Japanese pop culture also has it share of fans in the Philippines but it was never this omnipresent. Jpop/rock appreciation, while not necessarily underground, remain clustered among a chosen few. Sadly, our numbers or perhaps our presence, is not enough to warrant an actual visit from our favorite Japanese acts. (I still find it ironic that I have more chances of seeing say, D’espairsrRay of L’Arc~en~Ciel live if I move into another continent even though the Philippines and Japan are just neighbors.)

Anyway, back to the “mixing of the 2 fandoms” brouhaha. Personally, I find it strange because jrock and kpop are two very different musical styles. The only thing they have in common, in my opinion, is that looks play a very pivotal role. But looking at it from a purely musical standpoint, the 2 is akin to apples and oranges. Yes, it is possible to like both but it is just mildly amusing how fans of dark, gothic, and hardcore sounding jrock (via its most prominent form visual kei) could also exhibit the same level of adoration for the bubbly, well synchronized (with matching choreography to boot) sound of kpop. It’s like a Marilyn Manson fan professing love to the Backstreet Boys – quite possible but a bit strange nonetheless. And isn’t it more peculiar that it’s jrock that is being pitted against kpop and not jpop?

In conclusion, I would like to stress that in my opinion there is absolutely nothing wrong with kpop crossing paths with jrock. Liking both is ok and being loyal to one is just as fine. To each its own. And if fans would remain steadfast in their chosen type of music, then there is no need to fear kpop eating into jrock. Most importantly, as an Asian myself this increasing interest on both jrock and kpop is really commendable. Hopefully, it will also pave the way for other Asian music acts to penetrate the international market. Afterall, isn’t music supposed to be universal?

maxi-single review – Ya-Ya-Ya (Orange Range)

I first encountered Orange Range via Bleach and found their song Asterisk one of the better anime themes out there. That was years ago. The second encounter is with their latest single Ya-Ya-Ya. And boy, was I in for a major surprise. Talk about polar opposites. Ya-Ya-Ya couldn’t be any more different from Asterisk. While Asterisk is laudable for its effective blend of rock and hiphop, Ya-Ya-Ya leaves us with just the hip and perhaps a dash of the hop.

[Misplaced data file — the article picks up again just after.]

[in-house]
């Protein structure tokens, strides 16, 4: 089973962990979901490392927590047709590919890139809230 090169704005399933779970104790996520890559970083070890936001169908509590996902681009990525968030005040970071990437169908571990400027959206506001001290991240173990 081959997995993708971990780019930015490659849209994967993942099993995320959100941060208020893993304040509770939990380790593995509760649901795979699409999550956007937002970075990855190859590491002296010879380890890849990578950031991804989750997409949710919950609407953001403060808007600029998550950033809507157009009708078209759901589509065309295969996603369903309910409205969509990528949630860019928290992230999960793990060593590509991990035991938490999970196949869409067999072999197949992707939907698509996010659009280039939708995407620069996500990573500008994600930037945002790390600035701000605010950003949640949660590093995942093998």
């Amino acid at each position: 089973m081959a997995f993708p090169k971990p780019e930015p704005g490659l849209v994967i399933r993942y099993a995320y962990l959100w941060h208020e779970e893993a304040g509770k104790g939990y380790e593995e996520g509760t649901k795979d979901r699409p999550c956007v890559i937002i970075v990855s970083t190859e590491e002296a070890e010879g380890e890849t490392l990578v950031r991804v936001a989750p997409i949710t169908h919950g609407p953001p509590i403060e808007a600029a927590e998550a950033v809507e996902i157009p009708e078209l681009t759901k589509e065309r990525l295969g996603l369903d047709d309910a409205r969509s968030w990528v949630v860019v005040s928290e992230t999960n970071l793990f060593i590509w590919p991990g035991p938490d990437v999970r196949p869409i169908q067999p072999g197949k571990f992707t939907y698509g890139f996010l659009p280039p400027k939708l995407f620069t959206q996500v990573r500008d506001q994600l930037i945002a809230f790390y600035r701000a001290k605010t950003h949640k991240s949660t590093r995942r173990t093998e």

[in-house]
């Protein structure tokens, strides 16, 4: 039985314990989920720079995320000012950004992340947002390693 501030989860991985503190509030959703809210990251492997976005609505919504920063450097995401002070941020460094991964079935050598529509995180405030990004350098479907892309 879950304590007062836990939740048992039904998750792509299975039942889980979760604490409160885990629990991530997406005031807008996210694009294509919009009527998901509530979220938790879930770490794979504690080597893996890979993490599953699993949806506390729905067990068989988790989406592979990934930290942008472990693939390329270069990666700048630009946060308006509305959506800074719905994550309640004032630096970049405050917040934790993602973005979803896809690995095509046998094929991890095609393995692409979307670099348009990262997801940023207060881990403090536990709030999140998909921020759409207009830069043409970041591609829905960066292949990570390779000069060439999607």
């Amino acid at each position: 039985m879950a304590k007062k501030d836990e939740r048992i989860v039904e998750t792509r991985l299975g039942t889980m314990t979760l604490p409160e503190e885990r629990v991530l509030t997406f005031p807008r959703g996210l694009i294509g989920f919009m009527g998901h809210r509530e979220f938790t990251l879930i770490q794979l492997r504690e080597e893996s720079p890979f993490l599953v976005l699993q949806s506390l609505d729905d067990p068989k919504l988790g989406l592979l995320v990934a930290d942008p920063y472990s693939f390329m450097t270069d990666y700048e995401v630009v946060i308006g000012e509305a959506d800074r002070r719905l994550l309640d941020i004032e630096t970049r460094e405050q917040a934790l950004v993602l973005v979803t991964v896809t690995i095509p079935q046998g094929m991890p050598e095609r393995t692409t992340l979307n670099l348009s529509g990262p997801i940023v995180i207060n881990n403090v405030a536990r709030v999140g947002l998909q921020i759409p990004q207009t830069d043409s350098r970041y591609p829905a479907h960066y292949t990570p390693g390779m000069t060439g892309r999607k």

Ya-Ya-Ya_Orange Range 

Ya-Ya-Ya contains 3 tracks that are a blend of synthesized-pop and dance music. The title track blasts bubblegum beats its entire run. Think classic video game music that is looped over and over. As the title suggests, Ya-Ya-Ya is repetitive. It is also quite annoying.

Koi no Merry-go-round is far more interesting. The title though is misleading. It’s not just the merry-go-round, it’s the whole carnival. The track has a bouncy beat that shifts pace erratically. The chorus is sure catchy but I find the ending weird. The song actually didn’t end, rather it was as if someone just turned the volume low until nothing could be heard.

The final track is definitely my most liked (it prolly be the only one that would stay in my playlist) as it has the Daft Funk feel to it. Uturusanu –SONPUB remix – is a fairly infectious dance track that is elevated in status by the inclusion of the genteel voice of a lady commanding listeners to just DANCE! Later on, the same refined voice could be heard mouthing expletives and I tell you the effect is amusing.

Listen to this maxi-single when you are already in a good mood. Otherwise, look for something else to perk you up.

single review – Flavor (spiv states)


I searched far and wide for a description that is not an adjective closely associated with another artist but came empty so I’ll use it nonetheless – spiv states’s first single Flavor is nyappy. It is unabashedly pop and has enough saccharine to cause diabetes. Calling the title track Bubblegum would have been in fact more proper. Or Skittles. The cover artwork is colorful enough to be inspired by the candy brand.

The second track Horry is far much more enjoyable. It has a big brass brand feel to it and the chorus made me think of girls doing the can-can ala Moulin Rouge.

spiv states has been described as a “futuristic visual rock unit” but fans of oshare kei would have been more at home with this single as hardcore visual kei followers would find Flavor’s syrupy vibe a bit off-putting.  Both members (JUN and Iori)  are from Phantasmagoria so it’s possible that they just want to try something different, as in 360 degrees different.

You have been warned.

a public service announcement

In the interest of expanding my musical horizon, I am now exploring different bands beyond those that usually haunts the hallowed halls of my media library. As such, my subsequent reviews would mainly focus on the works of bands I encounter in my exploration. Most likely I’ll comment on their latest releases but might throw in an oldie for the heck of it.

If I like an artist enough then I might check out at least part of its discography, but expect that the focus of the reviews will be on the merit of the featured album/single per se.

All entries born out of this endeavor will be tagged with “Dora”. (Why? Just because). My review of rice’s latest single CICADA is actually the first and I’m now in the process of crafting my comments for a few others that caught my attention.

My day job is now on its hectic and punishing best so the succeeding entries could be far in between. If something came up though from an artist that I really like or is already in my elite list then you can bet I would move heaven and earth just to post something about it.

A quick look at my tag cloud would hint at where my musical taste swings to. That said, any suggestions are most welcome.

got anything for me?